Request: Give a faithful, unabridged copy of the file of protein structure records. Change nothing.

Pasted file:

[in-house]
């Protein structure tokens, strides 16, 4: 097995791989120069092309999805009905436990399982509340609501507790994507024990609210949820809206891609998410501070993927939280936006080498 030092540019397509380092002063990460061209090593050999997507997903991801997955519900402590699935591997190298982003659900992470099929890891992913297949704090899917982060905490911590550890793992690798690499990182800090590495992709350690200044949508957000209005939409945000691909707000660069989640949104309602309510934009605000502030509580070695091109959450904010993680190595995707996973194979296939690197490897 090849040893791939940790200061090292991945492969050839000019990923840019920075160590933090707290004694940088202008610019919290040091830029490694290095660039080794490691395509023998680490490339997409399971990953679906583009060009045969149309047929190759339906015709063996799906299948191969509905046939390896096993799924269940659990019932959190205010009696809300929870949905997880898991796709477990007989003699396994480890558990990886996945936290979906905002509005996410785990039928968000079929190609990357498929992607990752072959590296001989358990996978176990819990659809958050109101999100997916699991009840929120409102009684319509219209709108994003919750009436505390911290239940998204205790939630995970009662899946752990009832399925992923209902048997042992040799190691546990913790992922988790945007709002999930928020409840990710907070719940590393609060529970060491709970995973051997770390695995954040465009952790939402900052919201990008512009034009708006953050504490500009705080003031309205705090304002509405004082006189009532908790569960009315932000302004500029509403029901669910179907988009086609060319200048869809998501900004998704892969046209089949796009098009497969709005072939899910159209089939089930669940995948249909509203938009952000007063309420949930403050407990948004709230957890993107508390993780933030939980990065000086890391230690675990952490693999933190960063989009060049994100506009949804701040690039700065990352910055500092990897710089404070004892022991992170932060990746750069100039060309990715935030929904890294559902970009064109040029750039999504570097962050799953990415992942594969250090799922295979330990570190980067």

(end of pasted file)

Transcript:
[in-house]
């Protein structure tokens, strides 16, 4: 097995791989120069092309999805009905436990399982509340609501507790994507024990609210949820809206891609998410501070993927939280936006080498 030092540019397509380092002063990460061209090593050999997507997903991801997955519900402590699935591997190298982003659900992470099929890891992913297949704090899917982060905490911590550890793992690798690499990182800090590495992709350690200044949508957000209005939409945000691909707000660069989640949104309602309510934009605000502030509580070695091109959450904010993680190595995707996973194979296939690197490897 090849040893791939940790200061090292991945492969050839000019990923840019920075160590933090707290004694940088202008610019919290040091830029490694290095660039080794490691395509023998680490490339997409399971990953679906583009060009045969149309047929190759339906015709063996799906299948191969509905046939390896096993799924269940659990019932959190205010009696809300929870949905997880898991796709477990007989003699396994480890558990990886996945936290979906905002509005996410785990039928968000079929190609990357498929992607990752072959590296001989358990996978176990819990659809958050109101999100997916699991009840929120409102009684319509219209709108994003919750009436505390911290239940998204205790939630995970009662899946752990009832399925992923209902048997042992040799190691546990913790992922988790945007709002999930928020409840990710907070719940590393609060529970060491709970995973051997770390695995954040465009952790939402900052919201990008512009034009708006953050504490500009705080003031309205705090304002509405004082006189009532908790569960009315932000302004500029509403029901669910179907988009086609060319200048869809998501900004998704892969046209089949796009098009497969709005072939899910159209089939089930669940995948249909509203938009952000007063309420949930403050407990948004709230957890993107508390993780933030939980990065000086890391230690675990952490693999933190960063989009060049994100506009949804701040690039700065990352910055500092990897710089404070004892022991992170932060990746750069100039060309990715935030929904890294559902970009064109040029750039999504570097962050799953990415992942594969250090799922295979330990570190980067």